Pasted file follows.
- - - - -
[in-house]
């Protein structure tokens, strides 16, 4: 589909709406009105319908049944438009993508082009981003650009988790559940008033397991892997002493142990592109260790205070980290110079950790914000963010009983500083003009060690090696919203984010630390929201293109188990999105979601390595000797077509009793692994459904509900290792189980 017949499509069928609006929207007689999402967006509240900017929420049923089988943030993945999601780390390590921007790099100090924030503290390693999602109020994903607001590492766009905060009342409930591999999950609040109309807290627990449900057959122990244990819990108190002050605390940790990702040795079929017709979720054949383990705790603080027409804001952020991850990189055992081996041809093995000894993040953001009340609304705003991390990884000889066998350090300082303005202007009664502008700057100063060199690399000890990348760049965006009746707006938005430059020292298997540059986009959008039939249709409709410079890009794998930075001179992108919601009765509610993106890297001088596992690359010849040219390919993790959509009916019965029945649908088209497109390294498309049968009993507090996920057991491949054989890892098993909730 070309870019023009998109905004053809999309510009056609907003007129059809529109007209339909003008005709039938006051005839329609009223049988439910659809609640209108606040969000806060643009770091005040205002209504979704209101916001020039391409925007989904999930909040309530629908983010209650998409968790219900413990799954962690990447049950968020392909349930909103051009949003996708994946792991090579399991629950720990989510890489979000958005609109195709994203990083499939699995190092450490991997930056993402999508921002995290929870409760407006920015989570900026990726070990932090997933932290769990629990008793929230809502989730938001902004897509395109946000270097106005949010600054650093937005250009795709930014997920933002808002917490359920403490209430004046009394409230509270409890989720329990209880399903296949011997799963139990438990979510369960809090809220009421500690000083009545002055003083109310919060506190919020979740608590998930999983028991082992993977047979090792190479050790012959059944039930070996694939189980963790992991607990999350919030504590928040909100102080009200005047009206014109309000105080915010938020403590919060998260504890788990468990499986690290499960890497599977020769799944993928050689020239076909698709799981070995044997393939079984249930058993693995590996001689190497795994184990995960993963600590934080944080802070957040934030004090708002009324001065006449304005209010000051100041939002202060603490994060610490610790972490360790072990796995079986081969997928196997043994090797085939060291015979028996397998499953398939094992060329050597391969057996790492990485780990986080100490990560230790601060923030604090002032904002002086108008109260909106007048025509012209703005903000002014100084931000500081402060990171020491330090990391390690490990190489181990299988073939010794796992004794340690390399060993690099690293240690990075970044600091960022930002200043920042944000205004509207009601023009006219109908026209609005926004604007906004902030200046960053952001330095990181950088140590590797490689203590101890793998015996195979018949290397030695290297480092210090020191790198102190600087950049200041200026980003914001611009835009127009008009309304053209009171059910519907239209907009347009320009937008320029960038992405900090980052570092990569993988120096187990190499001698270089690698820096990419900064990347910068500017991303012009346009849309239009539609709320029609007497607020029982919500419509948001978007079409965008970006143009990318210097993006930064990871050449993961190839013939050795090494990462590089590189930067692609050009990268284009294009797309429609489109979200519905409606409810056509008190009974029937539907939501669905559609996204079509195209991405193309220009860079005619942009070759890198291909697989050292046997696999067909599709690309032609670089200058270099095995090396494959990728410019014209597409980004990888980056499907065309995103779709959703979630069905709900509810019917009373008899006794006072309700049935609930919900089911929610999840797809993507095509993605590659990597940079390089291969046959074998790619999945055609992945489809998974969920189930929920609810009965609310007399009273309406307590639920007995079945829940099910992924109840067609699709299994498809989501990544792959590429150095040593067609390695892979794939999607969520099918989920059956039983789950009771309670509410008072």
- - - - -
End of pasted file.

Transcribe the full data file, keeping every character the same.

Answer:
[in-house]
């Protein structure tokens, strides 16, 4: 589909709406009105319908049944438009993508082009981003650009988790559940008033397991892997002493142990592109260790205070980290110079950790914000963010009983500083003009060690090696919203984010630390929201293109188990999105979601390595000797077509009793692994459904509900290792189980 017949499509069928609006929207007689999402967006509240900017929420049923089988943030993945999601780390390590921007790099100090924030503290390693999602109020994903607001590492766009905060009342409930591999999950609040109309807290627990449900057959122990244990819990108190002050605390940790990702040795079929017709979720054949383990705790603080027409804001952020991850990189055992081996041809093995000894993040953001009340609304705003991390990884000889066998350090300082303005202007009664502008700057100063060199690399000890990348760049965006009746707006938005430059020292298997540059986009959008039939249709409709410079890009794998930075001179992108919601009765509610993106890297001088596992690359010849040219390919993790959509009916019965029945649908088209497109390294498309049968009993507090996920057991491949054989890892098993909730 070309870019023009998109905004053809999309510009056609907003007129059809529109007209339909003008005709039938006051005839329609009223049988439910659809609640209108606040969000806060643009770091005040205002209504979704209101916001020039391409925007989904999930909040309530629908983010209650998409968790219900413990799954962690990447049950968020392909349930909103051009949003996708994946792991090579399991629950720990989510890489979000958005609109195709994203990083499939699995190092450490991997930056993402999508921002995290929870409760407006920015989570900026990726070990932090997933932290769990629990008793929230809502989730938001902004897509395109946000270097106005949010600054650093937005250009795709930014997920933002808002917490359920403490209430004046009394409230509270409890989720329990209880399903296949011997799963139990438990979510369960809090809220009421500690000083009545002055003083109310919060506190919020979740608590998930999983028991082992993977047979090792190479050790012959059944039930070996694939189980963790992991607990999350919030504590928040909100102080009200005047009206014109309000105080915010938020403590919060998260504890788990468990499986690290499960890497599977020769799944993928050689020239076909698709799981070995044997393939079984249930058993693995590996001689190497795994184990995960993963600590934080944080802070957040934030004090708002009324001065006449304005209010000051100041939002202060603490994060610490610790972490360790072990796995079986081969997928196997043994090797085939060291015979028996397998499953398939094992060329050597391969057996790492990485780990986080100490990560230790601060923030604090002032904002002086108008109260909106007048025509012209703005903000002014100084931000500081402060990171020491330090990391390690490990190489181990299988073939010794796992004794340690390399060993690099690293240690990075970044600091960022930002200043920042944000205004509207009601023009006219109908026209609005926004604007906004902030200046960053952001330095990181950088140590590797490689203590101890793998015996195979018949290397030695290297480092210090020191790198102190600087950049200041200026980003914001611009835009127009008009309304053209009171059910519907239209907009347009320009937008320029960038992405900090980052570092990569993988120096187990190499001698270089690698820096990419900064990347910068500017991303012009346009849309239009539609709320029609007497607020029982919500419509948001978007079409965008970006143009990318210097993006930064990871050449993961190839013939050795090494990462590089590189930067692609050009990268284009294009797309429609489109979200519905409606409810056509008190009974029937539907939501669905559609996204079509195209991405193309220009860079005619942009070759890198291909697989050292046997696999067909599709690309032609670089200058270099095995090396494959990728410019014209597409980004990888980056499907065309995103779709959703979630069905709900509810019917009373008899006794006072309700049935609930919900089911929610999840797809993507095509993605590659990597940079390089291969046959074998790619999945055609992945489809998974969920189930929920609810009965609310007399009273309406307590639920007995079945829940099910992924109840067609699709299994498809989501990544792959590429150095040593067609390695892979794939999607969520099918989920059956039983789950009771309670509410008072």